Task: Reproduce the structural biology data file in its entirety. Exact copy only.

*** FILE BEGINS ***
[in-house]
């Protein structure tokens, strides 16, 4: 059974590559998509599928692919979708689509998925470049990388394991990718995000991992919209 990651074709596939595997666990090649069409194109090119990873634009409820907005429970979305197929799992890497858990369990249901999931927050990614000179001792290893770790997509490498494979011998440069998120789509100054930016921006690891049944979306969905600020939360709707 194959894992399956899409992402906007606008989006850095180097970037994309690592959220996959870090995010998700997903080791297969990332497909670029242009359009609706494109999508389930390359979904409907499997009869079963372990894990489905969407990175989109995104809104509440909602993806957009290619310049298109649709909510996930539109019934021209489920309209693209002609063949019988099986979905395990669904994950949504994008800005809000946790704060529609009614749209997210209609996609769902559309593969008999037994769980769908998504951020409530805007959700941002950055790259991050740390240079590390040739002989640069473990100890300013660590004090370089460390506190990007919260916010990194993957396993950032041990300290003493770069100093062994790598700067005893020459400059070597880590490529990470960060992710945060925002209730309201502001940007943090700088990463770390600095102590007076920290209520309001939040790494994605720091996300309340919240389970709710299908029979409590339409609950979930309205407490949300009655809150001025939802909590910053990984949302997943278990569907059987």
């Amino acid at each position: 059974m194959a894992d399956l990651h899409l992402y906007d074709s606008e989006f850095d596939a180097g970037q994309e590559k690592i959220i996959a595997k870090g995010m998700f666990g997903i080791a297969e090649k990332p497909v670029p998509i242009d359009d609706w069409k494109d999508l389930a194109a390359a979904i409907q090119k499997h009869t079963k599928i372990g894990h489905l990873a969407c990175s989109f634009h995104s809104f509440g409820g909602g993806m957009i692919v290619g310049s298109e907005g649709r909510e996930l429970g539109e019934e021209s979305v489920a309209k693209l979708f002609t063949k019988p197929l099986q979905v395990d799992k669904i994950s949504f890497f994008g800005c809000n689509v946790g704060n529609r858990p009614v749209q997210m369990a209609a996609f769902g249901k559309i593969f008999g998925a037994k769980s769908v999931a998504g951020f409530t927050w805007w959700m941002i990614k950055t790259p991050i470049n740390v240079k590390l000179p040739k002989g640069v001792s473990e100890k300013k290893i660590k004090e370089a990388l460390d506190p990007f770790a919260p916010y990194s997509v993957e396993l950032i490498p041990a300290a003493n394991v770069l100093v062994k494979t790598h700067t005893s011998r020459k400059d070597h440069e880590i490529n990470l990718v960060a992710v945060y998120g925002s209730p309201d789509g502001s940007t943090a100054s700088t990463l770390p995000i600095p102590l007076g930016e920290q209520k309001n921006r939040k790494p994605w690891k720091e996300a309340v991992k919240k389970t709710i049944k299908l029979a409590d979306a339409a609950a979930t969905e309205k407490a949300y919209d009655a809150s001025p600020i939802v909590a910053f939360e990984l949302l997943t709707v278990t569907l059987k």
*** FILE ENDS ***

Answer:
[in-house]
């Protein structure tokens, strides 16, 4: 059974590559998509599928692919979708689509998925470049990388394991990718995000991992919209 990651074709596939595997666990090649069409194109090119990873634009409820907005429970979305197929799992890497858990369990249901999931927050990614000179001792290893770790997509490498494979011998440069998120789509100054930016921006690891049944979306969905600020939360709707 194959894992399956899409992402906007606008989006850095180097970037994309690592959220996959870090995010998700997903080791297969990332497909670029242009359009609706494109999508389930390359979904409907499997009869079963372990894990489905969407990175989109995104809104509440909602993806957009290619310049298109649709909510996930539109019934021209489920309209693209002609063949019988099986979905395990669904994950949504994008800005809000946790704060529609009614749209997210209609996609769902559309593969008999037994769980769908998504951020409530805007959700941002950055790259991050740390240079590390040739002989640069473990100890300013660590004090370089460390506190990007919260916010990194993957396993950032041990300290003493770069100093062994790598700067005893020459400059070597880590490529990470960060992710945060925002209730309201502001940007943090700088990463770390600095102590007076920290209520309001939040790494994605720091996300309340919240389970709710299908029979409590339409609950979930309205407490949300009655809150001025939802909590910053990984949302997943278990569907059987």
């Amino acid at each position: 059974m194959a894992d399956l990651h899409l992402y906007d074709s606008e989006f850095d596939a180097g970037q994309e590559k690592i959220i996959a595997k870090g995010m998700f666990g997903i080791a297969e090649k990332p497909v670029p998509i242009d359009d609706w069409k494109d999508l389930a194109a390359a979904i409907q090119k499997h009869t079963k599928i372990g894990h489905l990873a969407c990175s989109f634009h995104s809104f509440g409820g909602g993806m957009i692919v290619g310049s298109e907005g649709r909510e996930l429970g539109e019934e021209s979305v489920a309209k693209l979708f002609t063949k019988p197929l099986q979905v395990d799992k669904i994950s949504f890497f994008g800005c809000n689509v946790g704060n529609r858990p009614v749209q997210m369990a209609a996609f769902g249901k559309i593969f008999g998925a037994k769980s769908v999931a998504g951020f409530t927050w805007w959700m941002i990614k950055t790259p991050i470049n740390v240079k590390l000179p040739k002989g640069v001792s473990e100890k300013k290893i660590k004090e370089a990388l460390d506190p990007f770790a919260p916010y990194s997509v993957e396993l950032i490498p041990a300290a003493n394991v770069l100093v062994k494979t790598h700067t005893s011998r020459k400059d070597h440069e880590i490529n990470l990718v960060a992710v945060y998120g925002s209730p309201d789509g502001s940007t943090a100054s700088t990463l770390p995000i600095p102590l007076g930016e920290q209520k309001n921006r939040k790494p994605w690891k720091e996300a309340v991992k919240k389970t709710i049944k299908l029979a409590d979306a339409a609950a979930t969905e309205k407490a949300y919209d009655a809150s001025p600020i939802v909590a910053f939360e990984l949302l997943t709707v278990t569907l059987k």